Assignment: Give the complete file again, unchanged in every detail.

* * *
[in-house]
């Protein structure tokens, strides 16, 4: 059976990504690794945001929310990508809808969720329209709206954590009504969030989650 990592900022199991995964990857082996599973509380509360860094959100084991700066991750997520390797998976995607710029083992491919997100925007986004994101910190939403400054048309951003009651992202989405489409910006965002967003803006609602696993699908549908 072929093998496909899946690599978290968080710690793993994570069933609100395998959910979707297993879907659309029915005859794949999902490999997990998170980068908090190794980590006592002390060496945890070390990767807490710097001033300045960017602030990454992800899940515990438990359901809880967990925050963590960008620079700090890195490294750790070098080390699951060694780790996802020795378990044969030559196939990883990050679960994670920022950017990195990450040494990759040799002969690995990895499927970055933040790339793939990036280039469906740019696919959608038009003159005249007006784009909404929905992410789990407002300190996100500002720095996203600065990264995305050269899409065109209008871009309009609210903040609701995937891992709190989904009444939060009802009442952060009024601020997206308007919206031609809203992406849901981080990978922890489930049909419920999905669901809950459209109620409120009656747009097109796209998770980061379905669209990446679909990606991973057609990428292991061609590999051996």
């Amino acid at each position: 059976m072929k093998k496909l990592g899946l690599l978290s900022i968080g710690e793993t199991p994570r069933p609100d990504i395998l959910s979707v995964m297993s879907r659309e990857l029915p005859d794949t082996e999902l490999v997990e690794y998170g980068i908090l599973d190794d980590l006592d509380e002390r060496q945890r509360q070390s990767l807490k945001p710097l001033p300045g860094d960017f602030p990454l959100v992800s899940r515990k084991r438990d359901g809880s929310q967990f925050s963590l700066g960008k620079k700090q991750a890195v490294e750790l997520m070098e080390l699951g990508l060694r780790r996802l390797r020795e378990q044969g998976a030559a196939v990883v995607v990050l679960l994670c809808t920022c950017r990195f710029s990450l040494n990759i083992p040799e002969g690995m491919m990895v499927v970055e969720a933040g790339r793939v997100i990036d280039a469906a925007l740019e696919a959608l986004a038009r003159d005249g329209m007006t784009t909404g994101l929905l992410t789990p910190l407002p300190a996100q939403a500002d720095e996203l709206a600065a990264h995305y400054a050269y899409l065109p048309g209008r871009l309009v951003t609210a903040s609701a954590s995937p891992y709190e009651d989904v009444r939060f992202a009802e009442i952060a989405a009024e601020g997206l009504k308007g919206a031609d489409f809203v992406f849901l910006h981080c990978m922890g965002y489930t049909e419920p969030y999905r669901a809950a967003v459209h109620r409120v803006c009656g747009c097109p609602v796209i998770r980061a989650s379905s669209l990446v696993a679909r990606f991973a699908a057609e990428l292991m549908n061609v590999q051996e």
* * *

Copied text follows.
[in-house]
């Protein structure tokens, strides 16, 4: 059976990504690794945001929310990508809808969720329209709206954590009504969030989650 990592900022199991995964990857082996599973509380509360860094959100084991700066991750997520390797998976995607710029083992491919997100925007986004994101910190939403400054048309951003009651992202989405489409910006965002967003803006609602696993699908549908 072929093998496909899946690599978290968080710690793993994570069933609100395998959910979707297993879907659309029915005859794949999902490999997990998170980068908090190794980590006592002390060496945890070390990767807490710097001033300045960017602030990454992800899940515990438990359901809880967990925050963590960008620079700090890195490294750790070098080390699951060694780790996802020795378990044969030559196939990883990050679960994670920022950017990195990450040494990759040799002969690995990895499927970055933040790339793939990036280039469906740019696919959608038009003159005249007006784009909404929905992410789990407002300190996100500002720095996203600065990264995305050269899409065109209008871009309009609210903040609701995937891992709190989904009444939060009802009442952060009024601020997206308007919206031609809203992406849901981080990978922890489930049909419920999905669901809950459209109620409120009656747009097109796209998770980061379905669209990446679909990606991973057609990428292991061609590999051996």
């Amino acid at each position: 059976m072929k093998k496909l990592g899946l690599l978290s900022i968080g710690e793993t199991p994570r069933p609100d990504i395998l959910s979707v995964m297993s879907r659309e990857l029915p005859d794949t082996e999902l490999v997990e690794y998170g980068i908090l599973d190794d980590l006592d509380e002390r060496q945890r509360q070390s990767l807490k945001p710097l001033p300045g860094d960017f602030p990454l959100v992800s899940r515990k084991r438990d359901g809880s929310q967990f925050s963590l700066g960008k620079k700090q991750a890195v490294e750790l997520m070098e080390l699951g990508l060694r780790r996802l390797r020795e378990q044969g998976a030559a196939v990883v995607v990050l679960l994670c809808t920022c950017r990195f710029s990450l040494n990759i083992p040799e002969g690995m491919m990895v499927v970055e969720a933040g790339r793939v997100i990036d280039a469906a925007l740019e696919a959608l986004a038009r003159d005249g329209m007006t784009t909404g994101l929905l992410t789990p910190l407002p300190a996100q939403a500002d720095e996203l709206a600065a990264h995305y400054a050269y899409l065109p048309g209008r871009l309009v951003t609210a903040s609701a954590s995937p891992y709190e009651d989904v009444r939060f992202a009802e009442i952060a989405a009024e601020g997206l009504k308007g919206a031609d489409f809203v992406f849901l910006h981080c990978m922890g965002y489930t049909e419920p969030y999905r669901a809950a967003v459209h109620r409120v803006c009656g747009c097109p609602v796209i998770r980061a989650s379905s669209l990446v696993a679909r990606f991973a699908a057609e990428l292991m549908n061609v590999q051996e």